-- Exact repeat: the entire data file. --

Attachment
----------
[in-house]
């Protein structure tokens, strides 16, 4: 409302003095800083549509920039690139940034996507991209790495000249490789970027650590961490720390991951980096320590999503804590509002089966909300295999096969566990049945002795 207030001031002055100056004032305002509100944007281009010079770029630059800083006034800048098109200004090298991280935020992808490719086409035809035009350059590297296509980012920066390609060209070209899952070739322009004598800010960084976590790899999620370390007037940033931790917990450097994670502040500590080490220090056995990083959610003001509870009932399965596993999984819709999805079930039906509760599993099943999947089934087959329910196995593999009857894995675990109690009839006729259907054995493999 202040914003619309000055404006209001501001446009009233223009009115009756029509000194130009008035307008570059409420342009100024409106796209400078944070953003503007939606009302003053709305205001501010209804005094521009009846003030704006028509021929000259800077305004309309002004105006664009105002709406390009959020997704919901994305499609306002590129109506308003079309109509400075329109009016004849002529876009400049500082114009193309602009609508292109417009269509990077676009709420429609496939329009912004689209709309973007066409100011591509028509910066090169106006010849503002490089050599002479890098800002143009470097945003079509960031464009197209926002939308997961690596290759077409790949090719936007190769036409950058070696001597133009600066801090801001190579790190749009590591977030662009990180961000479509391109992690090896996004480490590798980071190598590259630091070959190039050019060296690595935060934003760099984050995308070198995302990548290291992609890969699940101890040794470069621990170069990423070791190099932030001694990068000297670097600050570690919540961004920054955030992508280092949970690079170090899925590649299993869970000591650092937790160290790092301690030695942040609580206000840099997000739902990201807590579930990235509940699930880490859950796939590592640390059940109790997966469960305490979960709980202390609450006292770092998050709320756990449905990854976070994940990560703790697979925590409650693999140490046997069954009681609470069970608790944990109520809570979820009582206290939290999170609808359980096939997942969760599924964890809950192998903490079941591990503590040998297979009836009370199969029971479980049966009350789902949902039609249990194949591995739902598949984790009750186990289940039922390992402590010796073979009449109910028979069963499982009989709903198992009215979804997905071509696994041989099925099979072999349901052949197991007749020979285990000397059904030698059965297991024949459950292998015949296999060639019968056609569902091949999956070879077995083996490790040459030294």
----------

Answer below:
[in-house]
């Protein structure tokens, strides 16, 4: 409302003095800083549509920039690139940034996507991209790495000249490789970027650590961490720390991951980096320590999503804590509002089966909300295999096969566990049945002795 207030001031002055100056004032305002509100944007281009010079770029630059800083006034800048098109200004090298991280935020992808490719086409035809035009350059590297296509980012920066390609060209070209899952070739322009004598800010960084976590790899999620370390007037940033931790917990450097994670502040500590080490220090056995990083959610003001509870009932399965596993999984819709999805079930039906509760599993099943999947089934087959329910196995593999009857894995675990109690009839006729259907054995493999 202040914003619309000055404006209001501001446009009233223009009115009756029509000194130009008035307008570059409420342009100024409106796209400078944070953003503007939606009302003053709305205001501010209804005094521009009846003030704006028509021929000259800077305004309309002004105006664009105002709406390009959020997704919901994305499609306002590129109506308003079309109509400075329109009016004849002529876009400049500082114009193309602009609508292109417009269509990077676009709420429609496939329009912004689209709309973007066409100011591509028509910066090169106006010849503002490089050599002479890098800002143009470097945003079509960031464009197209926002939308997961690596290759077409790949090719936007190769036409950058070696001597133009600066801090801001190579790190749009590591977030662009990180961000479509391109992690090896996004480490590798980071190598590259630091070959190039050019060296690595935060934003760099984050995308070198995302990548290291992609890969699940101890040794470069621990170069990423070791190099932030001694990068000297670097600050570690919540961004920054955030992508280092949970690079170090899925590649299993869970000591650092937790160290790092301690030695942040609580206000840099997000739902990201807590579930990235509940699930880490859950796939590592640390059940109790997966469960305490979960709980202390609450006292770092998050709320756990449905990854976070994940990560703790697979925590409650693999140490046997069954009681609470069970608790944990109520809570979820009582206290939290999170609808359980096939997942969760599924964890809950192998903490079941591990503590040998297979009836009370199969029971479980049966009350789902949902039609249990194949591995739902598949984790009750186990289940039922390992402590010796073979009449109910028979069963499982009989709903198992009215979804997905071509696994041989099925099979072999349901052949197991007749020979285990000397059904030698059965297991024949459950292998015949296999060639019968056609569902091949999956070879077995083996490790040459030294």